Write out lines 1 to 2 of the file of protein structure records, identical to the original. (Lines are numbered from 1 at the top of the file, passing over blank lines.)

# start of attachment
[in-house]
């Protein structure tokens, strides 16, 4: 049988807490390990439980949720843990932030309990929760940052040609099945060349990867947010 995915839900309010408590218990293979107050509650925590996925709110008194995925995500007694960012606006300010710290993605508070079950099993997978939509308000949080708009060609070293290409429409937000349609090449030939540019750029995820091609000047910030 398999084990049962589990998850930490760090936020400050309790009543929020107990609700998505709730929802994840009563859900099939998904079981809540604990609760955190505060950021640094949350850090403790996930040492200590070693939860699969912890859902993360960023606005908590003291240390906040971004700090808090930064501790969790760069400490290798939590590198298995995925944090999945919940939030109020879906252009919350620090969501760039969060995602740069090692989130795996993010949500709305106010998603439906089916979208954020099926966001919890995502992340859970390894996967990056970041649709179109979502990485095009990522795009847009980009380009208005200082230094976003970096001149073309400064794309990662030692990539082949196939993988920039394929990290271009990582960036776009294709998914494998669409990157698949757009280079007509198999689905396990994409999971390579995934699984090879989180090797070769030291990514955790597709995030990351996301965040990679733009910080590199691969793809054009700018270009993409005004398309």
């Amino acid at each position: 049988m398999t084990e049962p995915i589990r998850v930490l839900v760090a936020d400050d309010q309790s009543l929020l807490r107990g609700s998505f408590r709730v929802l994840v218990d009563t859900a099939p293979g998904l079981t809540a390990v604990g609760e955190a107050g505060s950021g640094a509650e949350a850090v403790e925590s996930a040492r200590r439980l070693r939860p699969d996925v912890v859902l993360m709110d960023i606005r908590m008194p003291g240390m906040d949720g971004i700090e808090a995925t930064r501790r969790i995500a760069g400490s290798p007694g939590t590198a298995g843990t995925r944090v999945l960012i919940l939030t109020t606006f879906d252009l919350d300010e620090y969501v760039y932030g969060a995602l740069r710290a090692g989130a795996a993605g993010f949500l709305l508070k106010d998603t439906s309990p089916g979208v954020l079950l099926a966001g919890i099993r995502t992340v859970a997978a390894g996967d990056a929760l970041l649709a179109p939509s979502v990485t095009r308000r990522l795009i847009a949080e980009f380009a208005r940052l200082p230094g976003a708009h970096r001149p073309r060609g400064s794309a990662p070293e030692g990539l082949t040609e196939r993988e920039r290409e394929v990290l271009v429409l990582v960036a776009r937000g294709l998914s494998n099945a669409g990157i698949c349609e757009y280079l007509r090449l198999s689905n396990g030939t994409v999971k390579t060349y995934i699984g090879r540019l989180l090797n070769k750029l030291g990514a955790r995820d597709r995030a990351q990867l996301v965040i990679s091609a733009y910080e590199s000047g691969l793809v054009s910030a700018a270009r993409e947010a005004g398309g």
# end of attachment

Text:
[in-house]
């Protein structure tokens, strides 16, 4: 049988807490390990439980949720843990932030309990929760940052040609099945060349990867947010 995915839900309010408590218990293979107050509650925590996925709110008194995925995500007694960012606006300010710290993605508070079950099993997978939509308000949080708009060609070293290409429409937000349609090449030939540019750029995820091609000047910030 398999084990049962589990998850930490760090936020400050309790009543929020107990609700998505709730929802994840009563859900099939998904079981809540604990609760955190505060950021640094949350850090403790996930040492200590070693939860699969912890859902993360960023606005908590003291240390906040971004700090808090930064501790969790760069400490290798939590590198298995995925944090999945919940939030109020879906252009919350620090969501760039969060995602740069090692989130795996993010949500709305106010998603439906089916979208954020099926966001919890995502992340859970390894996967990056970041649709179109979502990485095009990522795009847009980009380009208005200082230094976003970096001149073309400064794309990662030692990539082949196939993988920039394929990290271009990582960036776009294709998914494998669409990157698949757009280079007509198999689905396990994409999971390579995934699984090879989180090797070769030291990514955790597709995030990351996301965040990679733009910080590199691969793809054009700018270009993409005004398309």